definition. As the dynamic property changes, the proxy will dynamically be
updated accordingly.</p>
<p>A mediator token refers to any of the following tokens:</p>
<pre> send | drop | log | makefault | transform | header | filter |
switch | class | validate | setproperty | sequenceref | in | out | rm | try</pre>
<p>In addition to the above, Synapse will be able to load mediators via the
J2SE Service Provider model. Mediator extensions must implement the
MediatorFactory interface, similarly to the configuration extensions
mentioned previously.</p>
<p>The send token represents a &lt;send&gt; element. The &lt;send&gt; element
is used to send messages out of Synapse to some endpoint, and stop further
mediation of the message. The send mediator also copies any correlation
message context properties from the current message context to the reply
message received on the execution of the send operation. This allows the
reply messages to be correlated to the original messages in a flexible
manner. Messages may be correlated by WS-A MessageID, or even simple custom
text labels. Also see the set-property mediator.</p>
<p>In the simplest case, the place to send the message to is implicit in the
message (via a property of the message itself)- that is indicated by the
<pre> &lt;send/&gt;</pre>
<p>If the message is to be sent to one or more endpoints, then the following
is used:</p>
<pre> &lt;send&gt;
(endpointref | endpoint)+
<p>where the endpointref token refers to the following:</p>
<pre> &lt;endpoint ref="name"/&gt;</pre>
<p>and the endpoint token refers to an anonymous endpoint defined inline:</p>
<pre> &lt;endpoint address="url"/&gt;</pre>
<p>If the message is to be sent to an endpoint selected by load balancing
across a set of endpoints, then it is indicated by the following:</p>
<pre> &lt;send&gt;
&lt;load-balance algorithm="uri"&gt;
(endpointref | endpoint)+
<p>Similarly, if the message is to be sent to an endpoint with failover
semantics, then it is indicated by the following:</p>
<pre> &lt;send&gt;
(endpointref | endpoint)+
<p>Once the &lt;send&gt; mediator executes, further processing of the current
message stops.</p>
<p>Note: Synapse does not yet support the load balancing or failover
semantics, and supports only a single endpoint reference.</p>
<p>The drop token refers to a &lt;drop&gt; element which is used to drop a
<pre> &lt;drop/&gt;</pre>
<p>Once the &lt;drop&gt; mediator executes, further processing of the current
message stops.</p>
<p>The log token refers to a &lt;log&gt; element which may be used to log
messages being mediated:</p>
<pre> &lt;log [level="string"] [separator="string"]&gt;
&lt;property name="string" (value="literal" | expression="xpath")/&gt;*
<p>The optional level attribute selects a pre-defined subset of properties to
be logged.</p>
<li>simple = To, From, WSAction, SOAPAction, ReplyTo, MessageID and any
<li>headers = All SOAP header blocks and any properties</li>
<li>full = all attributes included in log level 'simple' and the SOAP
envelope and any properties</li>
<li>custom = Only properties specified to the Log mediator</li>
<p>A separator if defined will be used to seperate the attributes being
logged. The default separator is the ',' comma.</p>
<pre> &lt;makefault [version="soap11|soap12"]&gt;
&lt;code (value="literal" | expression="xpath")/&gt;
&lt;reason (value="literal" | expression="xpath")&gt;
<p>The &lt;makefault&gt; mediator transforms the current message into a fault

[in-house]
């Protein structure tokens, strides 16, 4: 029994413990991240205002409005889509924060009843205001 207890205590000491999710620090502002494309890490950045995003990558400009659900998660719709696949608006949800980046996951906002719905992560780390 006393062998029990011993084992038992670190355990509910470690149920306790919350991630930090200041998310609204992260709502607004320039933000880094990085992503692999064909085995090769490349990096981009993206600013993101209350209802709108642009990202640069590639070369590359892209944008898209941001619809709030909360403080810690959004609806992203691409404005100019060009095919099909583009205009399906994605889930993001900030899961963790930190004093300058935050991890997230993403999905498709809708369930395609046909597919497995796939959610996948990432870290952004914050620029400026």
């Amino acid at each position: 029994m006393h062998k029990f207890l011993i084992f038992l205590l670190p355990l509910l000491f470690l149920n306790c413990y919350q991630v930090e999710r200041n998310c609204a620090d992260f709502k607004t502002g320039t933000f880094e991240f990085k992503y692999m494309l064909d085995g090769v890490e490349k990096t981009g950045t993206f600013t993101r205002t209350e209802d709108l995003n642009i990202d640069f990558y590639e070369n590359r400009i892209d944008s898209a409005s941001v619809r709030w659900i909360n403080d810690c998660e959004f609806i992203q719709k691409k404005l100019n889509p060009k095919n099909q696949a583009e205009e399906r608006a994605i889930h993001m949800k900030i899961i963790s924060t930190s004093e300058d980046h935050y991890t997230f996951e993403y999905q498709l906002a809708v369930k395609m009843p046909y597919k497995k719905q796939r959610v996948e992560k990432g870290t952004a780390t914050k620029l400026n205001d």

message, but does NOT send it. The &lt;send&gt; mediator needs to be invoked
to send a fault message created this way. The fault message "to" header is
set to the "faultTo" of the original message if such a header existed on the
original message, else it is set it to the "replyTo" of the original
<pre> &lt;xslt key="string" [source="xpath"]&gt;
&lt;property name="string" (value="literal" | expression="xpath")/&gt;*
<p>The &lt;xslt&gt; mediator applies the specified XSLT transformation to the
given element. If the source element is not specified, it defaults to the
first child of the soap body. Optionally parameters (XSLT) could be passed
into the transformations through the &lt;property&gt; elements.</p>
<pre> &lt;header name="qname" (value="literal" | expression="xpath") [action="set"]/&gt;
&lt;header name="qname" action="remove"/&gt;</pre>
<p>The &lt;header&gt; mediator sets or removes a specified header from the
current soap message. Currently the set header only supports simple valued
headers. In the future we may extend this to have XML structured headers by
embedding the XML content within the element itself. The optional action
attribute specifies whether the mediator should set or remove the header. If
omitted, it defaults to a set-header.</p>
<pre> &lt;filter (source="xpath" regex="string") | xpath="xpath"&gt;
<p>The &lt;filter&gt; mediator either test the given xpath expression as a
boolean expression, or match the evaluation result of a source xpath
expression against the given regular expression. If the test succeeds, the
filter mediator will execute the enclosed mediators in sequence.</p>
<pre> &lt;switch source="xpath"&gt;
&lt;case regex="string"&gt;
<p>The &lt;switch&gt; mediator will evaluate the given source xpath
expression into its string value, and match it against the given regular
expressions. If the specified cases does not match and a default case exists,
it will be executed.</p>
<pre> &lt;validate [source="xpath"]&gt;
&lt;schema key="string"/&gt;+
<p>The &lt;validate&gt; mediator validates the result of the evaluation of
the source xpath expression, against the schema specified. If the source
attribute is not specified, the validation is performed against the first
child of the SOAP body of the current message. If the validation fails, the
on-fail sequence of mediators is executed.</p>
<p>Note: As the validation mediator is strongly dependent on the Xerces2-J
2.8.0 parser, it is bundled with the Synapse extensions, so that the Synapse